To address these safety issues, alternative viral vectors have been studied. Researchers have looked for viruses that can infect mammalian cells and cause them to produce foreign proteins, while also accommodating a large amount of foreign DNA in their genome. Canarypox, an avian pox virus vector, met these criteria, as well as being stable at room temperatures and inexpensive to produce. In addition, canarypox has the added benefit of being host-range restricted. This means that it goes through an abortive cycle of replication without producing infectious virus in mammalian cells. Canarypox virus has been utilized in clinical trials as a rabies vaccine, a measles vaccine, a Japanese encephalitis vaccine, and now as vaccines containing various HIV-1 genes (33-37). Safety data for these ALVAC vaccines has been excellent with promising immunogenicity data. Higher doses of canarypox virus have not caused any adverse effects in a wide variety of animals, including those that are profoundly immunosuppressed. This suggests that canarypox recombinants are not likely to disseminate and cause progressive disease in human recipients or be transmitted to unvaccinated contacts. One of the first studies to look at a canarypox vector as a potential HIV vaccine involved the ALVAC gp160MN recombinant (ALVAC vCP125) which expressed the envelope and transmembrane portion (gp160) from the MN strain of HIV-1. As in all of the AVEG (AIDS Vaccine Evaluation Group) trials to be discussed, this was a phase I, randomized, placebo-controlled, double-blinded, multicenter study involving healthy HIV-1 uninfected volunteers at lower risk for HIV-1 infection. This ALVAC vCP125 recombinant was directly compared to the ALVAC rabies vaccine to help ensure blinding of the study and to serve as a control for detection of non-specific pox virus-related activity in CTL assays. This trial looked at several different variables, including two doses of the ALVAC gp160MN (106 and 107 TCID50)* and various schedules of immunization (0, 1 or 2, 6 or 9 , and 12 months). It compared vaccinia-immune to vaccinia-naive volunteers to determine if immunity conferred by prior immunization interfered with the immune response to the canarypox gp160 recombinant. Also, two prime/boost immunization sequences compared the ALVAC recombinant alone to boosting with the subunit vaccine HIV-1 SF-2 rgp120 at the last two immunizations of the trial. Results of the trial demonstrated that of the 131 volunteers who were enrolled, HIV-1 MN and SF-2 neutralizing antibodies were elicited most frequently by priming with the ALVAC vCP125 followed by boosting with the rgp120 (38). At the lower dose of ALVAC vCP125 (106 TCID50), three of the fifteen volunteers tested positive for anti-HIV-1 envelope specific CTL (39). Several volunteers receiving the higher 107 TCID50 dose also tested positive for CD8+ CTL against the HIV-1 envelope-both with and without subunit boost. French vaccine trials being conducted at about the same time had even more impressive immunogenicity data. Of the twenty volunteers who received the ALVAC vCP125 vector followed by boosts with the subunit protein gp160 MN/LAI, neutralizing antibody was found in 90%, while CD8+ CTL activity was induced in 40% (40, 41). * Tissue Culture Infectious Dose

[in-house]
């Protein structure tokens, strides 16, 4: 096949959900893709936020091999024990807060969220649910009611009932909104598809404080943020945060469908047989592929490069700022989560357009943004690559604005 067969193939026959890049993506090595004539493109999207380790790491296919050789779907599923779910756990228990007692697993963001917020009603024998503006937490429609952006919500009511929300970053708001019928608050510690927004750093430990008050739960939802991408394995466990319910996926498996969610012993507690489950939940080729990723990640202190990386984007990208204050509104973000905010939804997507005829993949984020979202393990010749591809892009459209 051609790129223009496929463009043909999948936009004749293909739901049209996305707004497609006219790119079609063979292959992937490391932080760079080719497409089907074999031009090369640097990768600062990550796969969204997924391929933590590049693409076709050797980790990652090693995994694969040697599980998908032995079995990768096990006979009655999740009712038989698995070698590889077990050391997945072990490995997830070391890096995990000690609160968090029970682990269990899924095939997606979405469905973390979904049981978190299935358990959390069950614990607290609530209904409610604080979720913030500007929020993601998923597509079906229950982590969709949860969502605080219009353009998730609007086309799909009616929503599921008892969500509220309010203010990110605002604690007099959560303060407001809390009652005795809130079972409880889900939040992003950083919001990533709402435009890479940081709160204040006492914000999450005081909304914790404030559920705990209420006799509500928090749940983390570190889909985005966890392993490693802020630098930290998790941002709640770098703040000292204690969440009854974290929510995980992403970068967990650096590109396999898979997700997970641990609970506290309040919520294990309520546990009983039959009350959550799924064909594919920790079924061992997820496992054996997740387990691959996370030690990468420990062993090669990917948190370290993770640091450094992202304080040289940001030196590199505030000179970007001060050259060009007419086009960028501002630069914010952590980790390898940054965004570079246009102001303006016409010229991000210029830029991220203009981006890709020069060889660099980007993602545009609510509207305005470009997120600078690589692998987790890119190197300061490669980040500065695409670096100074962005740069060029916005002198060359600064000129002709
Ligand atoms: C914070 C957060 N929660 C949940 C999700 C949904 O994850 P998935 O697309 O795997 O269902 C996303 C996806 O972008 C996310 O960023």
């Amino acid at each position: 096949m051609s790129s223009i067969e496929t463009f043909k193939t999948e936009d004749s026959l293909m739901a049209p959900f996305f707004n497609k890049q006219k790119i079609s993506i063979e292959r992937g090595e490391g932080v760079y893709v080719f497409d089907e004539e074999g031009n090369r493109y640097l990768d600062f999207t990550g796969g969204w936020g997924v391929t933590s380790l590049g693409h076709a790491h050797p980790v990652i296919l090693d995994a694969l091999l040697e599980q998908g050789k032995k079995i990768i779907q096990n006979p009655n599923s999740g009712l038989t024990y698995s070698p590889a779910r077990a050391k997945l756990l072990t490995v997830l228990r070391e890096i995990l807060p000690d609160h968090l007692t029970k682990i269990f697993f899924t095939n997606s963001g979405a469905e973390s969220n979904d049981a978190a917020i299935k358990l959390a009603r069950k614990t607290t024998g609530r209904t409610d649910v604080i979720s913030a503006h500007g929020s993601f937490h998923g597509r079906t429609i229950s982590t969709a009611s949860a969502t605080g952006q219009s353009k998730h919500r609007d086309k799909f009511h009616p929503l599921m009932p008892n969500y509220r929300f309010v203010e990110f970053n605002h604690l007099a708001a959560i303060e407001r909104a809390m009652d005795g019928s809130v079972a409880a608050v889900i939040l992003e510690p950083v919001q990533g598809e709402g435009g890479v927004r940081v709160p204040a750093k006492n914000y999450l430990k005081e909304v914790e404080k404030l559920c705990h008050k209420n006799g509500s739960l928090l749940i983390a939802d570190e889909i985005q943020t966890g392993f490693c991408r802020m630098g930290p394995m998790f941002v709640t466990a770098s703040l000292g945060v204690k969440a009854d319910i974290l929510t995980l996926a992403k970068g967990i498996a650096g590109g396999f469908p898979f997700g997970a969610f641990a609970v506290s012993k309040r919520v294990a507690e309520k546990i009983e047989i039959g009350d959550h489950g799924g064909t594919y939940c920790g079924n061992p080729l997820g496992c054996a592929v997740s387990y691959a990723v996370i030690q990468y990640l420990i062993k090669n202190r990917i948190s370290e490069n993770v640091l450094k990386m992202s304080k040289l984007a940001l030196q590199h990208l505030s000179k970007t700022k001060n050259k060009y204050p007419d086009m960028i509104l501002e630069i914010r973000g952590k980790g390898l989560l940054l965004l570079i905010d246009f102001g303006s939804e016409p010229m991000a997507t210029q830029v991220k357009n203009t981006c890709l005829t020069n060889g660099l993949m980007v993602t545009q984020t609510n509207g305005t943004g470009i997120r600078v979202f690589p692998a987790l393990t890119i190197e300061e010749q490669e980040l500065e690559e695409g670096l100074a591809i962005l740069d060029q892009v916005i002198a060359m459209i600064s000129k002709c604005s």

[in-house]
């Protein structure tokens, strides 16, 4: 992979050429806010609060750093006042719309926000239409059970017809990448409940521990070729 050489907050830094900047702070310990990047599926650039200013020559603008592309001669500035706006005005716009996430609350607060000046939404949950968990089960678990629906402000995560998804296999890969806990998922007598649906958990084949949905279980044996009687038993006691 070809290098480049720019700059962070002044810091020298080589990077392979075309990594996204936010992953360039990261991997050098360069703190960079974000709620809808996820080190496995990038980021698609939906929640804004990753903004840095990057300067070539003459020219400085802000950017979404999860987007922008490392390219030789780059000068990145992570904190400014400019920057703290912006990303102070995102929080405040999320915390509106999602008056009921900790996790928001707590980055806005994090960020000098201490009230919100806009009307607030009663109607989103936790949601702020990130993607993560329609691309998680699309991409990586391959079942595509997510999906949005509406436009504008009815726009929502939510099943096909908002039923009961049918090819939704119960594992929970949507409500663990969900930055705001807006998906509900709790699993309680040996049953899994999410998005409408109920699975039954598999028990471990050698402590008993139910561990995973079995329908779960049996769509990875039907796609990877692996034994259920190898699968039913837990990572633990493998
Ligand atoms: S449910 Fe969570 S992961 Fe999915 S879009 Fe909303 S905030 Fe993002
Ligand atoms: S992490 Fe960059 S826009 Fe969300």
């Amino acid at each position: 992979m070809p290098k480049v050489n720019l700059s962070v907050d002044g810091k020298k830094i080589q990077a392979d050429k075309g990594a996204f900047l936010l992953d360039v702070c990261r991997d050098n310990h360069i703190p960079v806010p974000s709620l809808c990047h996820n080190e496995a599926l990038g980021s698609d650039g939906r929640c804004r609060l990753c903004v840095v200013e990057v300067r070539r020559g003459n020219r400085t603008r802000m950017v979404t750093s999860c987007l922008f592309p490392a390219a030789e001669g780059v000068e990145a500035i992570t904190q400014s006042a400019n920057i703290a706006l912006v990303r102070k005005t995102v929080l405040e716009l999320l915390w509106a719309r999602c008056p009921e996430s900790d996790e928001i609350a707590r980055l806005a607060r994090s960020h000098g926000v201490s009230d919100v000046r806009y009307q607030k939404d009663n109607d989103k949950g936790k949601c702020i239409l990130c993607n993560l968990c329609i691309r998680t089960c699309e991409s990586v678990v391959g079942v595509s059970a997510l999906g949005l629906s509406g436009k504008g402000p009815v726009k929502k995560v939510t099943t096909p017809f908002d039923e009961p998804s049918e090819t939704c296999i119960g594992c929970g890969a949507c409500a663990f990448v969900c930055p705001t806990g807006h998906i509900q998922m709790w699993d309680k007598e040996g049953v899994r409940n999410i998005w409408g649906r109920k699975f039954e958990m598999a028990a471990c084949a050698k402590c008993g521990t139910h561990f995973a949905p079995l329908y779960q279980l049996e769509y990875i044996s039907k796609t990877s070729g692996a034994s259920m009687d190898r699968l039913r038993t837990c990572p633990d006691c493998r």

Hoping to improve on this initially promising data, a more complex canarypox recombinant vaccine was constructed in order to stimulate a more vigorous immune response. ALVAC vCP205 consists of a complex antigen containing HIV-1 gp120 (strain MN) attached to the transmembrane portion of HIV-1 gp41 (strain LAI), as well as the HIV-1 LAI genes encoding for the gag and protease proteins. This is thought to be particularly relevant given the apparent importance of gag-specific CTL which appear to predominate in HIV-infected persons and in several children born to HIV-infected mothers who were subsequently shown to be HIV negative (42). Not only does this construct provide for more antigenic material, but it also allows for its unique presentation as pseudovirions. These virus-like particles are released by cells that are infected in vitro with the ALVAC vCP205, allowing for the expression of conformational epitopes of the envelope protein in a more "natural" way. An initial French study involved 25 volunteers who received ALVAC vCP205 at a dose of 105.8 TCID50 at 0, 1, 3, and 6 months or at 0 and 1 months boosted with a peptide at 3 and 6 months. Results demonstrated that vCP205 alone is able to induce binding antibody to gp160 MN/LAI and to a V3 MN peptide as well as lymphoproliferation one month after the third injection (43).